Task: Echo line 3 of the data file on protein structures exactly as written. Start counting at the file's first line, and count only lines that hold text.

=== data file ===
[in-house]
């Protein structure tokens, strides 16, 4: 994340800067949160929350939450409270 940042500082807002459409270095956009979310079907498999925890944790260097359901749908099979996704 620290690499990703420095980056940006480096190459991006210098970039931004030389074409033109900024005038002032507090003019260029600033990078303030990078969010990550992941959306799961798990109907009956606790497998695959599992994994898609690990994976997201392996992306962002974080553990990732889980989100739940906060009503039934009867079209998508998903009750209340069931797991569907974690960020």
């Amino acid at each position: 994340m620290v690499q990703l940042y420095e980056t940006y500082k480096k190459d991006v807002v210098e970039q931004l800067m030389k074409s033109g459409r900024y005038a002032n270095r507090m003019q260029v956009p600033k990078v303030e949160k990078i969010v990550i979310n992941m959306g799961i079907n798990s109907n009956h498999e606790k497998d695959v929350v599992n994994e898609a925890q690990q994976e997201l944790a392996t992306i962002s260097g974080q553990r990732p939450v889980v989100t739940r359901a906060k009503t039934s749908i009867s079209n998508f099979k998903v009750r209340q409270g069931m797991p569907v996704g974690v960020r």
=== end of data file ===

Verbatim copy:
């Amino acid at each position: 994340m620290v690499q990703l940042y420095e980056t940006y500082k480096k190459d991006v807002v210098e970039q931004l800067m030389k074409s033109g459409r900024y005038a002032n270095r507090m003019q260029v956009p600033k990078v303030e949160k990078i969010v990550i979310n992941m959306g799961i079907n798990s109907n009956h498999e606790k497998d695959v929350v599992n994994e898609a925890q690990q994976e997201l944790a392996t992306i962002s260097g974080q553990r990732p939450v889980v989100t739940r359901a906060k009503t039934s749908i009867s079209n998508f099979k998903v009750r209340q409270g069931m797991p569907v996704g974690v960020r």